employment relationship; (2) an accident while on the job;
(3) that the employee sustained an injury while in the course
and scope of employment; or (4) the medical necessity of
treatment from an injury sustained during the course and
scope of employment. In the post-trial brief, Veolia further
asserted that under La.R.S. 23:1204, Veolia's payment of
medical expenses did not constitute an admission of liability
and that Mr. Bailey is still required to prove untimeliness
of payments. Plaintiff's counsel wrote that he advised
Veolia that all medical expenses should be reimbursed in
accordance with La.R.S. 23:1201(A), and this was
court-mandated. However, Veolia notes that the statute is
inapplicable and there was no court mandate to Veolia's
knowledge. Mr. Bailey contends in a reply brief that Veolia
did not dispute the receipt of the demand for payment, nor
did Veolia dispute the dates of untimely payments included in
Mr. Bailey's exhibits.
Bailey's exhibits, labeled "P-1" and "P-2,
" include the affidavit of Darla Corley, a pharmacist
employed by Professional Pharmacy, and an initial demand
letter dated October 26, 2010. Exhibits "P-3" to
"P-9" are demand letters with dates of service from
Professional Pharmacy, spanning from June 1, 2015 to March 8,
2016. The exhibits are receipts which include handwritten
notations regarding the payment dates, documenting whether
the payment was made timely or untimely. However, no
witnesses or secondary forms of documentation were included
to verify or support these handwritten notations asserting
the timeliness or untimeliness of the payments. Veolia did
not stipulate to these dates at trial. Accordingly, the WCJ
found that Mr. Bailey's exhibits did not sufficiently
establish that Veolia made untimely payments of Mr.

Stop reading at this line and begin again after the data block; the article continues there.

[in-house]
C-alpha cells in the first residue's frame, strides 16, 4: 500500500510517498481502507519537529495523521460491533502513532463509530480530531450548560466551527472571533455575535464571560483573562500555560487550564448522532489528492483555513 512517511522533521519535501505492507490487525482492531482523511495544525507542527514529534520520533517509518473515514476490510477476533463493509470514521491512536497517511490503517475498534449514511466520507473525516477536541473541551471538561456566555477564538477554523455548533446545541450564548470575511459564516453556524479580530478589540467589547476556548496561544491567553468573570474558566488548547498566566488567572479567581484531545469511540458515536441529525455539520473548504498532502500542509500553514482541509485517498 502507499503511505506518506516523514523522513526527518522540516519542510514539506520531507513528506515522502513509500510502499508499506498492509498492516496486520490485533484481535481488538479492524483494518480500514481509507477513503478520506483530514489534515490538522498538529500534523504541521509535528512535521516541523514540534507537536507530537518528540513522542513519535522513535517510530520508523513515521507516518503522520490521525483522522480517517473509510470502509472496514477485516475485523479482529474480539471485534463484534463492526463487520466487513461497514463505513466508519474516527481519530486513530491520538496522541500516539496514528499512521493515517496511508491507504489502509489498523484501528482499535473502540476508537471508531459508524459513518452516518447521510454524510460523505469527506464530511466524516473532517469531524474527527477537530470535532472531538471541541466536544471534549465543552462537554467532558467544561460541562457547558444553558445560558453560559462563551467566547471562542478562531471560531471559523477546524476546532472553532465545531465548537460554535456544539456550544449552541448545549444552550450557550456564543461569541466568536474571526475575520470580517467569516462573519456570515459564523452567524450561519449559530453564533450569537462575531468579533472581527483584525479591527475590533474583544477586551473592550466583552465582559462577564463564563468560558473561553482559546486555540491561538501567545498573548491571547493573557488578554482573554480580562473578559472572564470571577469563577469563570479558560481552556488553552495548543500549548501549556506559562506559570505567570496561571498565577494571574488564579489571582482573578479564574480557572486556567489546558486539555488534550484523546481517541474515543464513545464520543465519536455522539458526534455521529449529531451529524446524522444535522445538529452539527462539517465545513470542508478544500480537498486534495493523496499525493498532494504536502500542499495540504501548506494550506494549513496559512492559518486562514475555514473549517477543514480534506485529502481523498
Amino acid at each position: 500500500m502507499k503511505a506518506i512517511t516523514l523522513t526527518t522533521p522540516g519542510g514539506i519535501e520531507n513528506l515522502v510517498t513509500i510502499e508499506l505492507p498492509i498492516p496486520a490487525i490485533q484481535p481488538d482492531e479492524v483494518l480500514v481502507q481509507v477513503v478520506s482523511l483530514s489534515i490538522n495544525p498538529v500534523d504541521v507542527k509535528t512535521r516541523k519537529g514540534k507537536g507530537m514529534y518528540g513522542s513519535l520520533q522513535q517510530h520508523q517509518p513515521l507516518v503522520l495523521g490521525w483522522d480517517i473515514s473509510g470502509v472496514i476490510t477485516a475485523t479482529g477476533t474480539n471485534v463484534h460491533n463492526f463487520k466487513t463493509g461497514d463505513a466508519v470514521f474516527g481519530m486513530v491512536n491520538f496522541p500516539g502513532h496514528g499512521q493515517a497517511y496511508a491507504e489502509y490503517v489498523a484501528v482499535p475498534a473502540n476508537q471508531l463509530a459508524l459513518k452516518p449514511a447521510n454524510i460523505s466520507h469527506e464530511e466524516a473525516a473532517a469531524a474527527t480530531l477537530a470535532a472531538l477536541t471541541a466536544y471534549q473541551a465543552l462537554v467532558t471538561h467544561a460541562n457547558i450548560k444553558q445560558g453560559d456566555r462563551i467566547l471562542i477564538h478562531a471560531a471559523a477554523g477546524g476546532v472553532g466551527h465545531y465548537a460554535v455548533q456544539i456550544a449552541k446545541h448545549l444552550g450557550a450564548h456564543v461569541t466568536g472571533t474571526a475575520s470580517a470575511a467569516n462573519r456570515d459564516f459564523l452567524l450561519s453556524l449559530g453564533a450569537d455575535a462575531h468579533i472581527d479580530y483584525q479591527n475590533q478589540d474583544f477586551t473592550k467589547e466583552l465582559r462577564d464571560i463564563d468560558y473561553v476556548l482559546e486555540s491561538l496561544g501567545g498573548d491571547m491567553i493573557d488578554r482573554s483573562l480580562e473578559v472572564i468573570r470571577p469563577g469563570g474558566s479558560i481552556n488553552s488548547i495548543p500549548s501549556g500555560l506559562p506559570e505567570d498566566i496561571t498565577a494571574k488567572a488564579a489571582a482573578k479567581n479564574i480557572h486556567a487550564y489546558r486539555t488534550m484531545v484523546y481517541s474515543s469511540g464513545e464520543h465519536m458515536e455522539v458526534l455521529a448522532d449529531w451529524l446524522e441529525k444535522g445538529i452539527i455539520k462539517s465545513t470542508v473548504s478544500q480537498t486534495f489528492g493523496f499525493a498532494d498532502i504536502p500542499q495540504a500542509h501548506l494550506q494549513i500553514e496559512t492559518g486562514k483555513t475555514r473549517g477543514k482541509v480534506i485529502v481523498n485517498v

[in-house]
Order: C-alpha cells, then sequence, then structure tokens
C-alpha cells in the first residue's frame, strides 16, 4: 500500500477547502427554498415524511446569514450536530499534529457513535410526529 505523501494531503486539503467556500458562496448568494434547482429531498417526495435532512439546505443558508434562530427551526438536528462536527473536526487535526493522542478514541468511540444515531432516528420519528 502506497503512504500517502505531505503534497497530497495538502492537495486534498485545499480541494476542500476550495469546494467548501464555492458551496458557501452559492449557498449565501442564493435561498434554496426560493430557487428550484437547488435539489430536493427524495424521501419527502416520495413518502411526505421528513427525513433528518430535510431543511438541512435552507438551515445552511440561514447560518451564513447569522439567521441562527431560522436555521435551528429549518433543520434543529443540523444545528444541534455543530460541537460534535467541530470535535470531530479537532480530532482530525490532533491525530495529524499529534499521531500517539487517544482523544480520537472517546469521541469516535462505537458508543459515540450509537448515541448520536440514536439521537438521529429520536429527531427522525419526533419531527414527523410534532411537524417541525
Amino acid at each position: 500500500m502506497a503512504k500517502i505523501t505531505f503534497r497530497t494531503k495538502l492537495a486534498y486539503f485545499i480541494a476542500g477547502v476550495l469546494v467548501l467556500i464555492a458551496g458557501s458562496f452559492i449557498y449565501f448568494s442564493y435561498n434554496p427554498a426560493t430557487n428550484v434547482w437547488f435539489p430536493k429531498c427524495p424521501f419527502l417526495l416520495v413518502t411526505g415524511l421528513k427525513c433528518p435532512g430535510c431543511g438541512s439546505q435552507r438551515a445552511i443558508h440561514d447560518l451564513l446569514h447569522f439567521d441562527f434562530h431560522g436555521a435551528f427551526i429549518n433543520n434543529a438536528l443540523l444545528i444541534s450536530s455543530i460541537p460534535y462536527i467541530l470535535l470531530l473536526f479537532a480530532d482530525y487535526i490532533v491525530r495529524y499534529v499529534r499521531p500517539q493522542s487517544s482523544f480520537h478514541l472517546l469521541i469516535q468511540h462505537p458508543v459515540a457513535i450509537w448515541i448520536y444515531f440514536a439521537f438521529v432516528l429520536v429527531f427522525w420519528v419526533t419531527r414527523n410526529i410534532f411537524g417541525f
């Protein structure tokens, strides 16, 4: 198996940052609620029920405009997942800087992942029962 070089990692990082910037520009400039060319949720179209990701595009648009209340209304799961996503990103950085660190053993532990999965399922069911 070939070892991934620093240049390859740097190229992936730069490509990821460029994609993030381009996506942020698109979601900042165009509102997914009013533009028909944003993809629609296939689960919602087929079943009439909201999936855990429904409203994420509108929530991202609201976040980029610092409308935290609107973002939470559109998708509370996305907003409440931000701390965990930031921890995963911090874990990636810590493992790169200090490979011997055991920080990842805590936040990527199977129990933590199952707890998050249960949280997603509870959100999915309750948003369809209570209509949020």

Bailey's prescription medication.
trial, Veolia objected to all of Mr. Bailey's exhibits as
hearsay because there were no witnesses present to identify
the exhibits. Additionally, Veolia objected to Exhibit
"P-10, " a patient profile, and Exhibit "P-11,
" an affidavit faxed from Plaintiff's counsel to
Defense counsel because Plaintiff's counsel did not send
the pre-trial exhibits until twenty hours prior to trial. The
WCJ overruled Veolia's objections to Exhibits
"P-2" to "P-9, " noting that, even though
the evidence "may be hearsay , hearsay is acceptable .
. . . Although [the court] may not be able to rely on those
documents, they are admissible." The WCJ sustained the
objections to Exhibits "P-10" and "P-11"
because Veolia did not have copies of those exhibits. Veolia
moved to dismiss the case, noting that third circuit cases
establish that the claimant must prove the demand was
received and no evidence showed that the demands were
review of the post-trial briefs, the WCJ entered a judgment
in favor of Veolia, finding that Mr. Bailey failed to prove
untimely payments of prescription medication. The WCJ also
denied Mr. Bailey's request for penalties and attorney
fees. As an aside, the WCJ mentioned that the claimant
offered little ...